> - and I don't thinks he's illiterate.

Certainly not. For one thing, he knows the difference between "kewl",
"cool", and "an interesting person".

> I hate it when people use the term "Kids today" I don't want to be grouped
> alongside many other kids (Mikey being an example [1]) but because I am
> below the age of 16, I am considered to be similar to him.

Excuse me, but if you seriously think "kewl" is an epithet anyone but a
script-kiddie deserves, you _are_ similar to him in that respect.

"Kewl" misspellings aren't impressive. They aren't cute. They don't mark
one as a person with intelligence, style, and panache. All they do is
show that the writer couldn't be bothered to pay attention when the
teacher explained spelling, and hasn't acquired the necessary knowledge
in the mean time, either.

Richard

Sandriana

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Dec 13, 2001, 12:03:46 PM12/13/01
to
On Thu, 13 Dec 2001 14:19:41 -0000, "Melody S-K" <Mel...@Wibble.org>
wrote:

>
>


>"Mary Messall" <m.k.m...@durham.ac.uk> wrote in message
>news:3C1863DA...@durham.ac.uk...
>> Melody S-K wrote:
>> > Hehe , childhood in the 60s can't be bad really ..can it
>?
>> > :)
>>
>> I know better than that. I watched "The Wonder Years."
>
>ooooh nooo Mary ..*that* was Merkian 60's , a completely
>different kettle of fish to what I had , which was a mixture
>or Ukian and Germanic 60's

Oh god yes, the interminable dreary Sunday afternoons [1] followed by a
salad tea with limp lettuce, one tomato quarter, pickled beetroot and a
boiled egg ; the inability to find any shops open on a Wednesday;
hand-knitted cardigans; no central heating; going into summer clothes at
Easter (often in freezing March); walking to school in the dark;
'Semprini's Serenade' on the radio; no daytime TV except the
testcard..... do you want any more or I have I made you shudder enough?

[1] Did anyone else and their siblings have fits of hysterics at Sunday
teatime? Or were we just weird?
--

Sandriana
Harvest Specials: Chicken 'n' Cheese Krispy Dippers
(yes,ch-e-e-e-se!),Pork-Style Chicken Tikka Masala
(Give us some more, Mum!), Turkey-Flavoured Yoghurt
(Kids 'gobble' it up!),

Eric Jarvis

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Dec 13, 2001, 12:08:16 PM12/13/01
to
In article <3c1dde05...@news.cis.dfn.de>, sand...@eurobell.co.uk
says...

>
> [1] Did anyone else and their siblings have fits of hysterics at Sunday
> teatime? Or were we just weird?
>

yes

and

yes

--
eric
"if at first you don't succeed,
then try again with it switched on"

Ekuab

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Dec 13, 2001, 12:50:37 PM12/13/01
to

Illaparatzo-sama <ICP...@yahoo.com> wrote in message
news:ADyR7.4038$5K4.4...@newsread1.prod.itd.earthlink.net...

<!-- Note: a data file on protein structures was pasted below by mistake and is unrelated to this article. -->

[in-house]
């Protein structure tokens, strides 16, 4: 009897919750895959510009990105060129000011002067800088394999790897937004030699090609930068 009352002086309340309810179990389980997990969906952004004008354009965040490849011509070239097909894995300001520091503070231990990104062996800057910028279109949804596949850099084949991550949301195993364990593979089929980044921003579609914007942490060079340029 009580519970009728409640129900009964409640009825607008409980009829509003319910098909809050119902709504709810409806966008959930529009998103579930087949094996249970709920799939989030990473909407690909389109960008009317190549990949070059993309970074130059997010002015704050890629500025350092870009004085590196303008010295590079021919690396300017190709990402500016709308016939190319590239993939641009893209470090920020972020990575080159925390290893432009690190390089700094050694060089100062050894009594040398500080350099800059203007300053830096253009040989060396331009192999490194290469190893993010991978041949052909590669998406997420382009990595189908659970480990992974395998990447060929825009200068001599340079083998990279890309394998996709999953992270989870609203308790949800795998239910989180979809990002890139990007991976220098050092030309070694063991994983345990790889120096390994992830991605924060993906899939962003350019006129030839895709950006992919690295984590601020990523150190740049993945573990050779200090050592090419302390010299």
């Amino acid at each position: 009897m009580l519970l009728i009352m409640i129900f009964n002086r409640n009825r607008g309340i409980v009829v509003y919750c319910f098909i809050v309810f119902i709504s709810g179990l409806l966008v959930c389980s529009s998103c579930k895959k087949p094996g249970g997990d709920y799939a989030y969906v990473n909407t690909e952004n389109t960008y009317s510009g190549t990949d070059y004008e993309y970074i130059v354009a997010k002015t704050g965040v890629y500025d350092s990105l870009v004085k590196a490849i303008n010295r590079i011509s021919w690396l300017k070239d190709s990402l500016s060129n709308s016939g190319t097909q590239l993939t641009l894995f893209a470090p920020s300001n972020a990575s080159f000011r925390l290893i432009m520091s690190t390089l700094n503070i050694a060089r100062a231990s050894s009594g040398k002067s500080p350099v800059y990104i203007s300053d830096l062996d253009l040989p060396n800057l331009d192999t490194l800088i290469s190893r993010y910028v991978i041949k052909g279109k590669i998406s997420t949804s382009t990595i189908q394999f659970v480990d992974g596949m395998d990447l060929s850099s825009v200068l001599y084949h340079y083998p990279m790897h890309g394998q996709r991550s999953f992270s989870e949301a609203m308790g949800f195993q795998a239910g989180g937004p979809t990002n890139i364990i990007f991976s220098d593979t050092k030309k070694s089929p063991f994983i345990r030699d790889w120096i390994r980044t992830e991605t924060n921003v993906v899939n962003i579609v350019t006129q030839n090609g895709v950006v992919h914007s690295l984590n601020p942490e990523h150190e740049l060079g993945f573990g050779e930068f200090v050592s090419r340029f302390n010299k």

> I'm young, and I'm afraid I can't remember writing any poetry that
resembles
> that... ^^^^^^
>

I would be glad not to... :-)


Melody S-K

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Dec 13, 2001, 12:51:14 PM12/13/01
to

"Sandriana" <sand...@eurobell.co.uk> wrote in message
news:3c1dde05...@news.cis.dfn.de...

Snippage re 60s in Yukkia

> Oh god yes, the interminable dreary Sunday afternoons [1]
followed by a
> salad tea with limp lettuce, one tomato quarter, pickled
beetroot and a
> boiled egg ; the inability to find any shops open on a
Wednesday;
> hand-knitted cardigans; no central heating; going into
summer clothes at
> Easter (often in freezing March); walking to school in the
dark;
> 'Semprini's Serenade' on the radio; no daytime TV except
the
> testcard..... do you want any more or I have I made you
shudder enough?

3 words

Sing something Simple

Another 2

Forces Favourites

nuff said

Julia Jones

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Dec 13, 2001, 2:40:53 PM12/13/01
to
In article <3c18ad95$1...@warwick.dnsalias.com>, Warwick
<War...@warwick.dnsalias.com> writes

>Actually the references to home.com may just expire all on their own
>shortly.
>
>http://www.theregister.co.uk/content/archive/21943.html

I had wondered about that myself - I was aware of excite@home addresses
having a little difficulty, because when several of us got snowed in
that weekend, it led to some difficulty in sending out the "We're snowed
in, see you on Monday afternoon at the earliest" to assorted line
managers.

Gurpreet Singh

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Dec 13, 2001, 3:37:25 PM12/13/01
to

"Richard Bos" <in...@hoekstra-uitgeverij.nl> wrote in message
news:3c18bc14...@news.tiscali.nl...

<Snip>

>
> "Kewl" misspellings aren't impressive. They aren't cute. They don't mark
> one as a person with intelligence, style, and panache. All they do is
> show that the writer couldn't be bothered to pay attention when the
> teacher explained spelling, and hasn't acquired the necessary knowledge
> in the mean time, either.
>
> Richard

I can see that this is a big issue with you. Does it really matter that
much? It is surely just the "Fashion" of the time - it will not hark an age
of illiteracy, or a new language (as reported by some newspapers) [1]
It doesn't show that people don't know how to spell, they have to know the
basic spellings of works simply to use "Kewl".

Is there a real problem with it? Even if you don't use it, other people do.